Destitution debated in the House of Lords - Refugee Council
July 13, 2007

Destitution debated in the House of Lords

Poliblog regular readers will notice a new picture…  That’s me, a new addition to the Refugee Council Team!  From time to time you will find some of my reflections, insights and musings on the wacky world of Westminster as we try to ensure that refugee and asylum seekers’ voices are heard in Parliament.

Yesterday was a big day for our Still Human Still Here campaign as the House of Lords debated the plight of destitute refused asylum seekers as part of the UK Borders Bill. 

Peers from all benches spoke in favour of ending the government policy of withdrawing support to refused asylum seekers.  This policy forces thousands of asylum seekers into destitution in the UK – quite simply, it is a policy that isn’t working and causes immeasurable suffering.

There was lots of food for thought in the debate – and if you would like to read it in full, click here.  The Bishop of Newcastle explained that there are at least 280,000 vulnerable refused asylum seekers living in destitution in the UK – a population the size of his home city!  He highlighted the plight of Milly, a Congolese asylum seeker who came to the UK in 2004 after suffering rape and detention in her home country.  She was refused asylum in February 2006 and since then has lived hand to mouth in Newcastle, relying on local churches and charities for her livelihood.  She is too scared to go home, and so is forced to live a life of degrading destitution here.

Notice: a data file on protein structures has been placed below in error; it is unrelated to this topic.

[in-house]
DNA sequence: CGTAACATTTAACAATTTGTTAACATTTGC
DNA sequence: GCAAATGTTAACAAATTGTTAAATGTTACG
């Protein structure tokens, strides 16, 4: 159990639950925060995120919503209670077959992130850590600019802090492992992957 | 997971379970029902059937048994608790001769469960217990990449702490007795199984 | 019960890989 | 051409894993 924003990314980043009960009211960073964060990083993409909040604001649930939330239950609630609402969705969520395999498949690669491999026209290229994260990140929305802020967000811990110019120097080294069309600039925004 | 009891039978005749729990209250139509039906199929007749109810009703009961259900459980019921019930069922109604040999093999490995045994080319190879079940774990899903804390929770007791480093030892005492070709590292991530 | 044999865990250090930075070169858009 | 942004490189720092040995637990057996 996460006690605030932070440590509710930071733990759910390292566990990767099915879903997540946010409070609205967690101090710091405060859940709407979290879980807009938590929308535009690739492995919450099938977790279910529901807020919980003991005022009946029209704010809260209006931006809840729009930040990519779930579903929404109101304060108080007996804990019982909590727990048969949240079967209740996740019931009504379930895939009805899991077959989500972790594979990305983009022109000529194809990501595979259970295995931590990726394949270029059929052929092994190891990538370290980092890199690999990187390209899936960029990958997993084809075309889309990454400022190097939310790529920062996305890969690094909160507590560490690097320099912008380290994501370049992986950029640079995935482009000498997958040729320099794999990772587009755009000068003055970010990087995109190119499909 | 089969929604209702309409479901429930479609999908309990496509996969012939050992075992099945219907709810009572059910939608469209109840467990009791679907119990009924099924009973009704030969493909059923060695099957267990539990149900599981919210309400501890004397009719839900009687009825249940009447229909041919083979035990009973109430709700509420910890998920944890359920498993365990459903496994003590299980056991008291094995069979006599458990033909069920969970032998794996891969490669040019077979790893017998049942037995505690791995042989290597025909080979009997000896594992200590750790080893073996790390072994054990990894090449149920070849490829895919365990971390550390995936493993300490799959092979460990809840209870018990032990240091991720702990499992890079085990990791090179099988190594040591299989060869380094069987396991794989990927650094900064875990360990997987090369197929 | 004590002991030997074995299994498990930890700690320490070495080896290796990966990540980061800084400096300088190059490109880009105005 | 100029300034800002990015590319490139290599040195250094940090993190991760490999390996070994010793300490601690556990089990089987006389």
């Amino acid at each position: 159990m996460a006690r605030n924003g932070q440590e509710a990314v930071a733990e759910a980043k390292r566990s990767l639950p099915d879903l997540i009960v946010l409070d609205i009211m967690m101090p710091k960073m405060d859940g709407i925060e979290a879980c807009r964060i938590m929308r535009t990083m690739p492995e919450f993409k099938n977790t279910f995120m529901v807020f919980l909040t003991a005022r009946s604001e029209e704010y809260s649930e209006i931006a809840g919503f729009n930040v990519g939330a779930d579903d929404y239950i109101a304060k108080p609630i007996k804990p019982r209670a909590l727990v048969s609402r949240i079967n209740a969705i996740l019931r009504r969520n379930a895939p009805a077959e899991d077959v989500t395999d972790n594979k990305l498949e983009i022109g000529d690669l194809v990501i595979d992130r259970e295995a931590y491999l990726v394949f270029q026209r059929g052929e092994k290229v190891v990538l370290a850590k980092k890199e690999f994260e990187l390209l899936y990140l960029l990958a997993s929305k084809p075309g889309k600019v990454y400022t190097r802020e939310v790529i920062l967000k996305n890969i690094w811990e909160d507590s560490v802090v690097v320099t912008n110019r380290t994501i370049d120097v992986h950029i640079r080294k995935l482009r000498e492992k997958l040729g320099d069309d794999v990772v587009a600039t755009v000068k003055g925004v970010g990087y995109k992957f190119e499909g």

Lord Roberts quizzed the Minister on double standards – the government has given tremendous support to the Make Poverty History campaign, when they are actually forcing people into destitution and creating poverty in our own country!

Unfortunately the Minister batted away the chorus of concern from the Lords, saying that they have to take ‘hard decisions’ on asylum policy.  But we know that support for our campaign is growing and MPs will discuss the issue again when the UK Borders Bill returns to the Commons in the autumn.  Watch this space…